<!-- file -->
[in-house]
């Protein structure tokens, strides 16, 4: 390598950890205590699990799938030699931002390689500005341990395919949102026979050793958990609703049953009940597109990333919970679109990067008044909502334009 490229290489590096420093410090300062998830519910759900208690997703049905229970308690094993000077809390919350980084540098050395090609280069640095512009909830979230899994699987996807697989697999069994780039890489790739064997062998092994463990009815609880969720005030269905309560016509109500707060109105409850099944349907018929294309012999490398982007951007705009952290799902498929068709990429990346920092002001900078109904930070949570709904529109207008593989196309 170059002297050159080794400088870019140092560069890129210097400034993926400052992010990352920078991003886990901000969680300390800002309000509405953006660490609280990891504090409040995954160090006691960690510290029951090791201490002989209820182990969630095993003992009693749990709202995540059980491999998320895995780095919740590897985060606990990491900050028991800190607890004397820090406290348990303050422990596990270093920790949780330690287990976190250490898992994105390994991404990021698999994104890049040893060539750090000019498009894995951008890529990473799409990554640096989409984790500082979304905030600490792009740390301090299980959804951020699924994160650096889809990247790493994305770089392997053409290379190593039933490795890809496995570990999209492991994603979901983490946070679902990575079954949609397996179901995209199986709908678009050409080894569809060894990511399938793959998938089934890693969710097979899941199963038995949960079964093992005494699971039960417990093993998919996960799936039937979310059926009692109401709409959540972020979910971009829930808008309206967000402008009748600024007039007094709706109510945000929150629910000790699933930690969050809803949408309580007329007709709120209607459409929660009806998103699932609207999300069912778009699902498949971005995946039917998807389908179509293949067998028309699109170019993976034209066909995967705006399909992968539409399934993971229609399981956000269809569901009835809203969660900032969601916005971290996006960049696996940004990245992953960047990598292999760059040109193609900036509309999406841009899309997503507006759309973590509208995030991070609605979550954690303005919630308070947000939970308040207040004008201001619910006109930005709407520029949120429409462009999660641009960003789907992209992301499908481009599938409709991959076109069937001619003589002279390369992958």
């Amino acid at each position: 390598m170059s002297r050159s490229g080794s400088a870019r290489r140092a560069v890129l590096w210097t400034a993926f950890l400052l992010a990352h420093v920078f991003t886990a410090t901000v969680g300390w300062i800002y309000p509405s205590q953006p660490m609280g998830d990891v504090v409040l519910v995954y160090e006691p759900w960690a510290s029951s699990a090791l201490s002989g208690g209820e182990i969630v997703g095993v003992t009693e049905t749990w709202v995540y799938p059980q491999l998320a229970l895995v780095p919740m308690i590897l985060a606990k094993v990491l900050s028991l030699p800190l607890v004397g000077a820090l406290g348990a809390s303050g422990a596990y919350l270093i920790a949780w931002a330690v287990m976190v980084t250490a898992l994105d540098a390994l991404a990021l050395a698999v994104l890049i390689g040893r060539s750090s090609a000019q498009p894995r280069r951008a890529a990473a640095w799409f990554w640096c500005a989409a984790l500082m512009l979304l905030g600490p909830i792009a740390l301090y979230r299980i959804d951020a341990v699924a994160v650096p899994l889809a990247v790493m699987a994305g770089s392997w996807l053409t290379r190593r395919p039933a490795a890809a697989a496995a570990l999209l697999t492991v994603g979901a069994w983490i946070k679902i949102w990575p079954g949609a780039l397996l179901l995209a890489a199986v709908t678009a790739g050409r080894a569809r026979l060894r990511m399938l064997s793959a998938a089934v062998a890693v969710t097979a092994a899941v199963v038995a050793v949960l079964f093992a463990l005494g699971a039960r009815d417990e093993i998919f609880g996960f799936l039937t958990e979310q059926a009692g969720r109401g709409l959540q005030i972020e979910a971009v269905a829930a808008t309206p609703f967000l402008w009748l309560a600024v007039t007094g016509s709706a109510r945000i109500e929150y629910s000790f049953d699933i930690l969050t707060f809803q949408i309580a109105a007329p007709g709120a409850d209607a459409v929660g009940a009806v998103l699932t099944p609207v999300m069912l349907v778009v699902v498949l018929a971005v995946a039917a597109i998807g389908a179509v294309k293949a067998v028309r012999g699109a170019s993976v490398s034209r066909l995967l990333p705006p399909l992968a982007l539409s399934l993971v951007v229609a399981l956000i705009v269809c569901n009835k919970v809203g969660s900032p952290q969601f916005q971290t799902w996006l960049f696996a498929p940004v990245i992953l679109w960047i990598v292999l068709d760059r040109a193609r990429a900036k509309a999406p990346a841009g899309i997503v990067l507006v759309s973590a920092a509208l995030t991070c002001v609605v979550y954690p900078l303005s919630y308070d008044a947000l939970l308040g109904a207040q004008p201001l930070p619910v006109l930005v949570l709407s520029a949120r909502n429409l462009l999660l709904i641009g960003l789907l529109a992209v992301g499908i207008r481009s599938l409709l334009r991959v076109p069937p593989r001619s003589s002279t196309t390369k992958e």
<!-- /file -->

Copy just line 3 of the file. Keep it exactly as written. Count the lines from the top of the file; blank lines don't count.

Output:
């Amino acid at each position: 390598m170059s002297r050159s490229g080794s400088a870019r290489r140092a560069v890129l590096w210097t400034a993926f950890l400052l992010a990352h420093v920078f991003t886990a410090t901000v969680g300390w300062i800002y309000p509405s205590q953006p660490m609280g998830d990891v504090v409040l519910v995954y160090e006691p759900w960690a510290s029951s699990a090791l201490s002989g208690g209820e182990i969630v997703g095993v003992t009693e049905t749990w709202v995540y799938p059980q491999l998320a229970l895995v780095p919740m308690i590897l985060a606990k094993v990491l900050s028991l030699p800190l607890v004397g000077a820090l406290g348990a809390s303050g422990a596990y919350l270093i920790a949780w931002a330690v287990m976190v980084t250490a898992l994105d540098a390994l991404a990021l050395a698999v994104l890049i390689g040893r060539s750090s090609a000019q498009p894995r280069r951008a890529a990473a640095w799409f990554w640096c500005a989409a984790l500082m512009l979304l905030g600490p909830i792009a740390l301090y979230r299980i959804d951020a341990v699924a994160v650096p899994l889809a990247v790493m699987a994305g770089s392997w996807l053409t290379r190593r395919p039933a490795a890809a697989a496995a570990l999209l697999t492991v994603g979901a069994w983490i946070k679902i949102w990575p079954g949609a780039l397996l179901l995209a890489a199986v709908t678009a790739g050409r080894a569809r026979l060894r990511m399938l064997s793959a998938a089934v062998a890693v969710t097979a092994a899941v199963v038995a050793v949960l079964f093992a463990l005494g699971a039960r009815d417990e093993i998919f609880g996960f799936l039937t958990e979310q059926a009692g969720r109401g709409l959540q005030i972020e979910a971009v269905a829930a808008t309206p609703f967000l402008w009748l309560a600024v007039t007094g016509s709706a109510r945000i109500e929150y629910s000790f049953d699933i930690l969050t707060f809803q949408i309580a109105a007329p007709g709120a409850d209607a459409v929660g009940a009806v998103l699932t099944p609207v999300m069912l349907v778009v699902v498949l018929a971005v995946a039917a597109i998807g389908a179509v294309k293949a067998v028309r012999g699109a170019s993976v490398s034209r066909l995967l990333p705006p399909l992968a982007l539409s399934l993971v951007v229609a399981l956000i705009v269809c569901n009835k919970v809203g969660s900032p952290q969601f916005q971290t799902w996006l960049f696996a498929p940004v990245i992953l679109w960047i990598v292999l068709d760059r040109a193609r990429a900036k509309a999406p990346a841009g899309i997503v990067l507006v759309s973590a920092a509208l995030t991070c002001v609605v979550y954690p900078l303005s919630y308070d008044a947000l939970l308040g109904a207040q004008p201001l930070p619910v006109l930005v949570l709407s520029a949120r909502n429409l462009l999660l709904i641009g960003l789907l529109a992209v992301g499908i207008r481009s599938l409709l334009r991959v076109p069937p593989r001619s003589s002279t196309t390369k992958e």